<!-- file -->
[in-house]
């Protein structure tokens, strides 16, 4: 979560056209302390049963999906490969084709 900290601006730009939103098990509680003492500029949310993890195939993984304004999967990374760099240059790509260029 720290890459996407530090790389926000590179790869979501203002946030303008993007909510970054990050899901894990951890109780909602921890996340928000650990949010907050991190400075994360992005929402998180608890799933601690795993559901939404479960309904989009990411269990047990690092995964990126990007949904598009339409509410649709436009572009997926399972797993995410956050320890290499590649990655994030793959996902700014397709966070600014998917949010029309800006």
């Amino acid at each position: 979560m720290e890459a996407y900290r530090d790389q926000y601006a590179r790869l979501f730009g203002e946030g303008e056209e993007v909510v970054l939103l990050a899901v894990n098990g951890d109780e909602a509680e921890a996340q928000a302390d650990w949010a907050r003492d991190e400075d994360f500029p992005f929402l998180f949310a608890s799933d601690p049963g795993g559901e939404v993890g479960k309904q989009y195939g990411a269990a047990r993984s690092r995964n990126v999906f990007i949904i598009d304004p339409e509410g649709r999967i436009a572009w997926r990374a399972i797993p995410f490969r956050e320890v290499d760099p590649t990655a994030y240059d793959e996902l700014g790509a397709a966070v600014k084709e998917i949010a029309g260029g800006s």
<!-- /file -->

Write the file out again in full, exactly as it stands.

[in-house]
């Protein structure tokens, strides 16, 4: 979560056209302390049963999906490969084709 900290601006730009939103098990509680003492500029949310993890195939993984304004999967990374760099240059790509260029 720290890459996407530090790389926000590179790869979501203002946030303008993007909510970054990050899901894990951890109780909602921890996340928000650990949010907050991190400075994360992005929402998180608890799933601690795993559901939404479960309904989009990411269990047990690092995964990126990007949904598009339409509410649709436009572009997926399972797993995410956050320890290499590649990655994030793959996902700014397709966070600014998917949010029309800006």
């Amino acid at each position: 979560m720290e890459a996407y900290r530090d790389q926000y601006a590179r790869l979501f730009g203002e946030g303008e056209e993007v909510v970054l939103l990050a899901v894990n098990g951890d109780e909602a509680e921890a996340q928000a302390d650990w949010a907050r003492d991190e400075d994360f500029p992005f929402l998180f949310a608890s799933d601690p049963g795993g559901e939404v993890g479960k309904q989009y195939g990411a269990a047990r993984s690092r995964n990126v999906f990007i949904i598009d304004p339409e509410g649709r999967i436009a572009w997926r990374a399972i797993p995410f490969r956050e320890v290499d760099p590649t990655a994030y240059d793959e996902l700014g790509a397709a966070v600014k084709e998917i949010a029309g260029g800006s």